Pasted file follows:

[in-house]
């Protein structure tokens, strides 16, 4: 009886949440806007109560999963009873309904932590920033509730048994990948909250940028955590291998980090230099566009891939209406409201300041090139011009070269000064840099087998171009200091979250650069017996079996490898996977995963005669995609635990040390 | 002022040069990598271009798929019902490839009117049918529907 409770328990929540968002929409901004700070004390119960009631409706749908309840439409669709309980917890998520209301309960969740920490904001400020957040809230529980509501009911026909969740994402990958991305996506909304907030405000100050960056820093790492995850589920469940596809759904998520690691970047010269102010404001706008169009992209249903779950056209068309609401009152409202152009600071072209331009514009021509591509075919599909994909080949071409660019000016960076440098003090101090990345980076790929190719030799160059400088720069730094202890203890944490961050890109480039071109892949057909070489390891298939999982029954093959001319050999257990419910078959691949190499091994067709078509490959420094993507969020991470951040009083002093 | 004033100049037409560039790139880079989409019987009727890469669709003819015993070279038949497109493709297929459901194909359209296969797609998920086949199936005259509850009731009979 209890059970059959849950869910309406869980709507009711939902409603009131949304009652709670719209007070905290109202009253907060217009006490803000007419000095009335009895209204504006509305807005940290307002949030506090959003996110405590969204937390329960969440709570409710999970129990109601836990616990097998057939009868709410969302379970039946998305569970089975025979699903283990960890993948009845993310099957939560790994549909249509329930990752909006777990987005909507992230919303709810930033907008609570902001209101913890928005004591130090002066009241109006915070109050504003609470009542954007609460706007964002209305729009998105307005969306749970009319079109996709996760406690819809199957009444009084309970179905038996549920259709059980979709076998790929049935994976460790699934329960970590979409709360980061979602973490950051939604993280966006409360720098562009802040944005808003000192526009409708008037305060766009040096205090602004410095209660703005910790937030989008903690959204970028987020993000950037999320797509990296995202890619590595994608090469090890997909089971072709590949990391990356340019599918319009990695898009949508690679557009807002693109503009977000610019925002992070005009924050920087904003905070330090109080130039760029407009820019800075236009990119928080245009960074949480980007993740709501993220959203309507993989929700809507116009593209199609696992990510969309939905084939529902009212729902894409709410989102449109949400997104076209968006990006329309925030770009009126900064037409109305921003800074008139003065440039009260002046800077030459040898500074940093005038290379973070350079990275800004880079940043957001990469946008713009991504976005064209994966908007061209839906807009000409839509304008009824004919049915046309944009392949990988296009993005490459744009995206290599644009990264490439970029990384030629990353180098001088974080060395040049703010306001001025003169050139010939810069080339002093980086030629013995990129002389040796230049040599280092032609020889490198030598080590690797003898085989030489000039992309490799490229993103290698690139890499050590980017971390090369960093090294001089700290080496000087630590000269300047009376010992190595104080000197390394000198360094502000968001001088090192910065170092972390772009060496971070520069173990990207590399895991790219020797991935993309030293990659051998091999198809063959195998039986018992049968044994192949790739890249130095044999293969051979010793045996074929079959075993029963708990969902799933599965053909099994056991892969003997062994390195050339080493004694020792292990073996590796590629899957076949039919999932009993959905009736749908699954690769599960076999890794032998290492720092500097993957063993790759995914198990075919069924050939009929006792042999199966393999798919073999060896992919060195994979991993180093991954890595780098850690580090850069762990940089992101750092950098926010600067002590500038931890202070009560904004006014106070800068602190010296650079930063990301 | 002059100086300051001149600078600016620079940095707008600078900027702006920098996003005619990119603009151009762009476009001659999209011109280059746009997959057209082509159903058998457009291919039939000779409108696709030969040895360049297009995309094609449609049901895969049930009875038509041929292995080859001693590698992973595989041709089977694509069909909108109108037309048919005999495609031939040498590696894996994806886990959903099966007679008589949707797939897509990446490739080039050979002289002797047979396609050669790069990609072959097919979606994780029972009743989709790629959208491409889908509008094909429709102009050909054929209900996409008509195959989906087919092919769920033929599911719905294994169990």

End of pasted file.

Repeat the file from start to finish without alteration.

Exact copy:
[in-house]
């Protein structure tokens, strides 16, 4: 009886949440806007109560999963009873309904932590920033509730048994990948909250940028955590291998980090230099566009891939209406409201300041090139011009070269000064840099087998171009200091979250650069017996079996490898996977995963005669995609635990040390 | 002022040069990598271009798929019902490839009117049918529907 409770328990929540968002929409901004700070004390119960009631409706749908309840439409669709309980917890998520209301309960969740920490904001400020957040809230529980509501009911026909969740994402990958991305996506909304907030405000100050960056820093790492995850589920469940596809759904998520690691970047010269102010404001706008169009992209249903779950056209068309609401009152409202152009600071072209331009514009021509591509075919599909994909080949071409660019000016960076440098003090101090990345980076790929190719030799160059400088720069730094202890203890944490961050890109480039071109892949057909070489390891298939999982029954093959001319050999257990419910078959691949190499091994067709078509490959420094993507969020991470951040009083002093 | 004033100049037409560039790139880079989409019987009727890469669709003819015993070279038949497109493709297929459901194909359209296969797609998920086949199936005259509850009731009979 209890059970059959849950869910309406869980709507009711939902409603009131949304009652709670719209007070905290109202009253907060217009006490803000007419000095009335009895209204504006509305807005940290307002949030506090959003996110405590969204937390329960969440709570409710999970129990109601836990616990097998057939009868709410969302379970039946998305569970089975025979699903283990960890993948009845993310099957939560790994549909249509329930990752909006777990987005909507992230919303709810930033907008609570902001209101913890928005004591130090002066009241109006915070109050504003609470009542954007609460706007964002209305729009998105307005969306749970009319079109996709996760406690819809199957009444009084309970179905038996549920259709059980979709076998790929049935994976460790699934329960970590979409709360980061979602973490950051939604993280966006409360720098562009802040944005808003000192526009409708008037305060766009040096205090602004410095209660703005910790937030989008903690959204970028987020993000950037999320797509990296995202890619590595994608090469090890997909089971072709590949990391990356340019599918319009990695898009949508690679557009807002693109503009977000610019925002992070005009924050920087904003905070330090109080130039760029407009820019800075236009990119928080245009960074949480980007993740709501993220959203309507993989929700809507116009593209199609696992990510969309939905084939529902009212729902894409709410989102449109949400997104076209968006990006329309925030770009009126900064037409109305921003800074008139003065440039009260002046800077030459040898500074940093005038290379973070350079990275800004880079940043957001990469946008713009991504976005064209994966908007061209839906807009000409839509304008009824004919049915046309944009392949990988296009993005490459744009995206290599644009990264490439970029990384030629990353180098001088974080060395040049703010306001001025003169050139010939810069080339002093980086030629013995990129002389040796230049040599280092032609020889490198030598080590690797003898085989030489000039992309490799490229993103290698690139890499050590980017971390090369960093090294001089700290080496000087630590000269300047009376010992190595104080000197390394000198360094502000968001001088090192910065170092972390772009060496971070520069173990990207590399895991790219020797991935993309030293990659051998091999198809063959195998039986018992049968044994192949790739890249130095044999293969051979010793045996074929079959075993029963708990969902799933599965053909099994056991892969003997062994390195050339080493004694020792292990073996590796590629899957076949039919999932009993959905009736749908699954690769599960076999890794032998290492720092500097993957063993790759995914198990075919069924050939009929006792042999199966393999798919073999060896992919060195994979991993180093991954890595780098850690580090850069762990940089992101750092950098926010600067002590500038931890202070009560904004006014106070800068602190010296650079930063990301 | 002059100086300051001149600078600016620079940095707008600078900027702006920098996003005619990119603009151009762009476009001659999209011109280059746009997959057209082509159903058998457009291919039939000779409108696709030969040895360049297009995309094609449609049901895969049930009875038509041929292995080859001693590698992973595989041709089977694509069909909108109108037309048919005999495609031939040498590696894996994806886990959903099966007679008589949707797939897509990446490739080039050979002289002797047979396609050669790069990609072959097919979606994780029972009743989709790629959208491409889908509008094909429709102009050909054929209900996409008509195959989906087919092919769920033929599911719905294994169990």